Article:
To support sustainable development across multiple supply chains, Kelvin TOP-SET was one of TotalEnergies’ priority suppliers to complete last year’s ‘TotalEnergies EP Danmark A/S Climate Commitment Survey’. Collaborating on climate-commitment activities allows for...
We are sometimes asked how the Kelvin TOP-SET Root Cause Analysis (RCA) system compares with other RCA systems.
So, what about ‘5-Whys’? To make the comparison we first ask, “What does the phrase ‘5-Whys’ imply?” It implies that you have to take five ‘Why’ steps to get to a Root Cause. We don’t agree. It also implies that the steps are linear with no divergence or convergence. We don’t agree.
Let’s compare the two systems using an imagined but tragic incident, which happens all too often:
A 3-year-old girl falls into a garden pond and drowns. Can we undertake a 5-Why analysis on this? Yes.
Because she fell in the pond
Because she slipped
Becuase the ground was muddy
Becuase the garden was being renovated
Becuase her parents wanted to improve it
These five whys lead to a Root Cause, but the Root Cause, although true, isn’t very helpful.
Take a look at our analysis of the same incident below, and you get a totally different picture. The Root Cause is much more useful and informative, and many more related issues are addressed. The beauty of the Kelvin TOP-SET system is that there is no insistence on using five whys, and there is the freedom to diverge (branch out) or converge (come together) where necessary. Click image below for large view.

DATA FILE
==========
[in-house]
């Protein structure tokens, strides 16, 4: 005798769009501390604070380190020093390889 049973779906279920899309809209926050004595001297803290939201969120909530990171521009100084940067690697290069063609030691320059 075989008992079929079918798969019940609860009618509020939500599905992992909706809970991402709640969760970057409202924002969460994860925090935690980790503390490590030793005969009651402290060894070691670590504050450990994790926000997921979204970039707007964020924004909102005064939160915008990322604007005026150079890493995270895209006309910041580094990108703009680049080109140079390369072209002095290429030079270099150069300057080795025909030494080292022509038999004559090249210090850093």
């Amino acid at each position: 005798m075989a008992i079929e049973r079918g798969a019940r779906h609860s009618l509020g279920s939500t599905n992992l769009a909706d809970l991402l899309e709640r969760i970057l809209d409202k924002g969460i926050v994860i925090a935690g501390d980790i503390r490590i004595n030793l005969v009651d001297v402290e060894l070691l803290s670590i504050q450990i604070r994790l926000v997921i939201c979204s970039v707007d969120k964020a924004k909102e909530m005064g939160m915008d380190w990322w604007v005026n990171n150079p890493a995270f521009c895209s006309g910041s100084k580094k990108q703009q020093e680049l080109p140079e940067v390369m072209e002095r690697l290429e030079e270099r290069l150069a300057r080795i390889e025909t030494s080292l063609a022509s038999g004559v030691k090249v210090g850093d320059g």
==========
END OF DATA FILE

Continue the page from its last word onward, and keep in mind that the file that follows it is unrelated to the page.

In truth, six criteria must have been met before this girl could drown: (1) She had to slip, (2) there must have been no barrier, (3) the water had to be deep enough for her to be submerged, (4) she must have been unable to swim, (5) she must not have been wearing a floatation device, and (6) she must have been unsupervised. She drowned because all six criteria were met. If you fixed any one of these, she would be alive and well.
The analysis shows that the Incident Statement is crisp and clear, and each part can be questioned easily.
Moreover, there can be as many Immediate Causes as you like, and as many ‘Why’ steps as you need. In this particular example there are six Immediate Causes, which is more than normal, and a maximum of four ‘Why’ steps, which is more than adequate to complete the analysis.
Therefore, a major problem with the 5-Whys is that it can easily result in much important information being omitted from the analysis. This is not good. The Kelvin TOP-SET analysis system is certainly SIMPLE but it is not SIMPLISTIC.
But, there is another serious flaw with the 5-Why approach.
We are not sure this is wise for two very significant reasons:
However, if we put a grid over the pond then we can be certain that same event will not happen again with their child, and better, any other child who happens to be playing in the garden! We have fixed an Immediate Cause and ensured that the same incident will never happen again. Was that worth doing? We think so.
So, the Kelvin TOP-SET approach is to analyse every event, thoroughly, using as many ‘whys’ as required, and looking at all the causes that contributed to the event: the Immediate Causes, the Underlying Causes and the Root Causes. Once complete, we then consider controls, barriers and defences at ALL levels of the analysis, not just the Root Causes.
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